<property name="properties">
            <value>
                jdbc.driver.className=com.mysql.jdbc.Driver
                jdbc.url=jdbc:mysql://localhost:3306/mydb
            </value>
        </property>
    </bean>

</beans>

The Spring container converts the text inside the <value/> element into a java.util.Properties instance by using the JavaBeans PropertyEditor mechanism.

What is idref element in Spring ?

The idref element is simply an error-proof way to pass the id (which is a string value not a reference) of another bean in the container to a <constructor-arg/> or <property/> element.

<beans xmlns="http://www.springframework.org/schema/beans"
    xmlns:xsi="http://www.w3.org/2001/XMLSchema-instance"
    xsi:schemaLocation="http://www.springframework.org/schema/beans
    http://www.springframework.org/schema/beans/spring-beans.xsd">

    <bean id="theTargetBean" class="..."/>

    <bean id="theClientBean" class="...">
        <property name="targetName">
            <idref bean="theTargetBean" />
        </property>
    </bean>

</beans>

The equivalent snippet is shown below but it is resolved at runtime

<beans xmlns="http://www.springframework.org/schema/beans"
    xmlns:xsi="http://www.w3.org/2001/XMLSchema-instance"
    xsi:schemaLocation="http://www.springframework.org/schema/beans
    http://www.springframework.org/schema/beans/spring-beans.xsd">

    <bean id="theTargetBean" class="..." />

    <bean id="client" class="...">
        <property name="targetName" value="theTargetBean" />
    </bean>

</beans>

The first approach is preferred over second one because container validates the idref bean name at deployment time whether it actually exists but in second approach no validation is performed. The exception may be discovered when the client bean is created or if client bean is of prototype bean then the exception may occur long after the container is deployed.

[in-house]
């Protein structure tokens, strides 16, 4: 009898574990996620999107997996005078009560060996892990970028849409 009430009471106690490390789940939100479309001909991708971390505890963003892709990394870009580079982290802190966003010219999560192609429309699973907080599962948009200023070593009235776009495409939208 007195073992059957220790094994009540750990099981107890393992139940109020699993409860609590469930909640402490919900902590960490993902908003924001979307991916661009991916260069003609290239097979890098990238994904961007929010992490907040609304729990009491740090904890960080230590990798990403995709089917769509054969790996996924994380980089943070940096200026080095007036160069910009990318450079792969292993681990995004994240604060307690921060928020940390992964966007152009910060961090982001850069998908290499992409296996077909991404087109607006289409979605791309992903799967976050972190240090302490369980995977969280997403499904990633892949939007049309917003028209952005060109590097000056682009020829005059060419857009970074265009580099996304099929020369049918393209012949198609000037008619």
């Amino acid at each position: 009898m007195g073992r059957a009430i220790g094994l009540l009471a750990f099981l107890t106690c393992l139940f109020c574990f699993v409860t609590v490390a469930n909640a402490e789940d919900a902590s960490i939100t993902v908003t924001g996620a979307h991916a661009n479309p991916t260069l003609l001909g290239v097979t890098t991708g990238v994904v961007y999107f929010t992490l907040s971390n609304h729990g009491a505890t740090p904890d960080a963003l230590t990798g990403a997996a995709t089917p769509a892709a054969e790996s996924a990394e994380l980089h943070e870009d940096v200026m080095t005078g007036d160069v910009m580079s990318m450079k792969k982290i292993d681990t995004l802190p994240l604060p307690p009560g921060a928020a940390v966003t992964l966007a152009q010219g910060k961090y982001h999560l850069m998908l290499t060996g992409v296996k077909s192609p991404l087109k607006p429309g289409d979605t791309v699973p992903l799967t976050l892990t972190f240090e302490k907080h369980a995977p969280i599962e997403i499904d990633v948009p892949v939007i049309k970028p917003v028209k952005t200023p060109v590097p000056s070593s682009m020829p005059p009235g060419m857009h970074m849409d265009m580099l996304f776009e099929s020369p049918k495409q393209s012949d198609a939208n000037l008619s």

What is ref element in Spring ?

The ref element is the final element inside a <constructor-arg/> or <property/> definition element. It is generally used to set the value of a specified property of a bean to be a reference to another bean managed by the Spring container. The referenced bean is initialized, if not singleton, on demand basis otherwise container will initialize at the time of its creation. ref element allows creation of a reference to any bean in the same container or parent container, regardless of whether it is in the same XML file. The value of the bean attribute will be the same as the id attribute of the target bean, or as one of the values in the name attribute of the target bean.

<beans xmlns="http://www.springframework.org/schema/beans"
    xmlns:xsi="http://www.w3.org/2001/XMLSchema-instance"
    xsi:schemaLocation="http://www.springframework.org/schema/beans
    http://www.springframework.org/schema/beans/spring-beans.xsd">

    <bean id="theTargetBean" class="..." />

    <bean id="client" class="...">
        <ref bean="theTargetBean" />
    </bean>

</beans>

What is an inner bean in Spring ?

A <bean/> element inside the <property/> or <constructor-arg/> element is called an inner bean. An inner bean definition does not require an id or name attribute; the container ignores these values if we specify. It also ignores the scope flag. Inner beans are always anonymous and they are always created with the outer bean. It is not possible to inject inner beans into collaborating beans other than into the enclosing bean.

For example,

<beans xmlns="http://www.springframework.org/schema/beans"
    xmlns:xsi="http://www.w3.org/2001/XMLSchema-instance"
    xsi:schemaLocation="http://www.springframework.org/schema/beans
    http://www.springframework.org/schema/beans/spring-beans.xsd">

    <bean id="outerBean" class="...">
        <!-- instead of using a reference to a target bean, simply define the target bean inline -->
        <property name="target">
            <bean class="com.roytuts.di.Student"> <!-- this is the inner bean -->
                <property name="name" value="Soumitra"/>
                <property name="email" value="contact@roytuts.com"/>
                <property name="age" value="28"/>
            </bean>
        </property>
    </bean>

</beans>